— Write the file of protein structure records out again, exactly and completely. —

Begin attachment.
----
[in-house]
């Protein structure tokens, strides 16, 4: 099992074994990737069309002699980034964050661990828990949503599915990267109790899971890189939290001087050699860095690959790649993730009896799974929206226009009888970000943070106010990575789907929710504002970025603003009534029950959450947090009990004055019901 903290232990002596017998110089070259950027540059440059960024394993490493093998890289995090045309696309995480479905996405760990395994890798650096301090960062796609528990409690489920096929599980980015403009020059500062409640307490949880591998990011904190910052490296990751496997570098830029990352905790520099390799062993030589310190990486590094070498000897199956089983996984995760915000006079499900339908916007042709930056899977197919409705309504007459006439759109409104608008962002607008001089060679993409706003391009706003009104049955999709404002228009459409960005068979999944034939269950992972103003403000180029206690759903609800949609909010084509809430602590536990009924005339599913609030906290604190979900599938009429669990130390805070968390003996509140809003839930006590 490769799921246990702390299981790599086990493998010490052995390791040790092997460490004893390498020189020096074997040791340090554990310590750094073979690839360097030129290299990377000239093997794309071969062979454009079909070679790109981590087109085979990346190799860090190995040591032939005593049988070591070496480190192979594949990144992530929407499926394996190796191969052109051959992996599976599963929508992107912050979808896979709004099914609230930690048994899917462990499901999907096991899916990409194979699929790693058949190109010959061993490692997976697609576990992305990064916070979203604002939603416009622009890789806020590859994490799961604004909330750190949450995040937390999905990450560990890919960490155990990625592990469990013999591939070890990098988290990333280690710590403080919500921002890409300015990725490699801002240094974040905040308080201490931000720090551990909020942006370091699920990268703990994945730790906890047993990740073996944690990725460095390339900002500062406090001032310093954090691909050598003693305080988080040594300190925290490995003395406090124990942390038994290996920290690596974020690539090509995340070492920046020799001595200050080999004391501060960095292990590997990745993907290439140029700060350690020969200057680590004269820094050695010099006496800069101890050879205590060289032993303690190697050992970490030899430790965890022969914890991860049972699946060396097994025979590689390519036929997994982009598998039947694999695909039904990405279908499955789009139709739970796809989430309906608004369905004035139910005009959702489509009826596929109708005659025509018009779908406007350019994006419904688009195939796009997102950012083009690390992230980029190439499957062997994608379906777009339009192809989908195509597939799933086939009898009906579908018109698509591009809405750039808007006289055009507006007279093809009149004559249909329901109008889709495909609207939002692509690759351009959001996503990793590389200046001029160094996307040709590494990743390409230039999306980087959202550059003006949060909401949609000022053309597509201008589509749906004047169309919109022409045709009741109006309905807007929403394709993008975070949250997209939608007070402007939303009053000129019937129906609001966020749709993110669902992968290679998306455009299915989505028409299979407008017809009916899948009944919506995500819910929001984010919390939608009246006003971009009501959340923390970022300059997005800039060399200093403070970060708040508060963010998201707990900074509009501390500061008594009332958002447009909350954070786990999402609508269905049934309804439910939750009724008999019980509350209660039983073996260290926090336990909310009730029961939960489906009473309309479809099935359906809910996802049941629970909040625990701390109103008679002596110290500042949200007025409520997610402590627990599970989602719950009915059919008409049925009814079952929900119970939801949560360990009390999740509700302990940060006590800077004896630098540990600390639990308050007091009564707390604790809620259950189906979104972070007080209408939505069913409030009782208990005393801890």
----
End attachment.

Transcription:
[in-house]
């Protein structure tokens, strides 16, 4: 099992074994990737069309002699980034964050661990828990949503599915990267109790899971890189939290001087050699860095690959790649993730009896799974929206226009009888970000943070106010990575789907929710504002970025603003009534029950959450947090009990004055019901 903290232990002596017998110089070259950027540059440059960024394993490493093998890289995090045309696309995480479905996405760990395994890798650096301090960062796609528990409690489920096929599980980015403009020059500062409640307490949880591998990011904190910052490296990751496997570098830029990352905790520099390799062993030589310190990486590094070498000897199956089983996984995760915000006079499900339908916007042709930056899977197919409705309504007459006439759109409104608008962002607008001089060679993409706003391009706003009104049955999709404002228009459409960005068979999944034939269950992972103003403000180029206690759903609800949609909010084509809430602590536990009924005339599913609030906290604190979900599938009429669990130390805070968390003996509140809003839930006590 490769799921246990702390299981790599086990493998010490052995390791040790092997460490004893390498020189020096074997040791340090554990310590750094073979690839360097030129290299990377000239093997794309071969062979454009079909070679790109981590087109085979990346190799860090190995040591032939005593049988070591070496480190192979594949990144992530929407499926394996190796191969052109051959992996599976599963929508992107912050979808896979709004099914609230930690048994899917462990499901999907096991899916990409194979699929790693058949190109010959061993490692997976697609576990992305990064916070979203604002939603416009622009890789806020590859994490799961604004909330750190949450995040937390999905990450560990890919960490155990990625592990469990013999591939070890990098988290990333280690710590403080919500921002890409300015990725490699801002240094974040905040308080201490931000720090551990909020942006370091699920990268703990994945730790906890047993990740073996944690990725460095390339900002500062406090001032310093954090691909050598003693305080988080040594300190925290490995003395406090124990942390038994290996920290690596974020690539090509995340070492920046020799001595200050080999004391501060960095292990590997990745993907290439140029700060350690020969200057680590004269820094050695010099006496800069101890050879205590060289032993303690190697050992970490030899430790965890022969914890991860049972699946060396097994025979590689390519036929997994982009598998039947694999695909039904990405279908499955789009139709739970796809989430309906608004369905004035139910005009959702489509009826596929109708005659025509018009779908406007350019994006419904688009195939796009997102950012083009690390992230980029190439499957062997994608379906777009339009192809989908195509597939799933086939009898009906579908018109698509591009809405750039808007006289055009507006007279093809009149004559249909329901109008889709495909609207939002692509690759351009959001996503990793590389200046001029160094996307040709590494990743390409230039999306980087959202550059003006949060909401949609000022053309597509201008589509749906004047169309919109022409045709009741109006309905807007929403394709993008975070949250997209939608007070402007939303009053000129019937129906609001966020749709993110669902992968290679998306455009299915989505028409299979407008017809009916899948009944919506995500819910929001984010919390939608009246006003971009009501959340923390970022300059997005800039060399200093403070970060708040508060963010998201707990900074509009501390500061008594009332958002447009909350954070786990999402609508269905049934309804439910939750009724008999019980509350209660039983073996260290926090336990909310009730029961939960489906009473309309479809099935359906809910996802049941629970909040625990701390109103008679002596110290500042949200007025409520997610402590627990599970989602719950009915059919008409049925009814079952929900119970939801949560360990009390999740509700302990940060006590800077004896630098540990600390639990308050007091009564707390604790809620259950189906979104972070007080209408939505069913409030009782208990005393801890």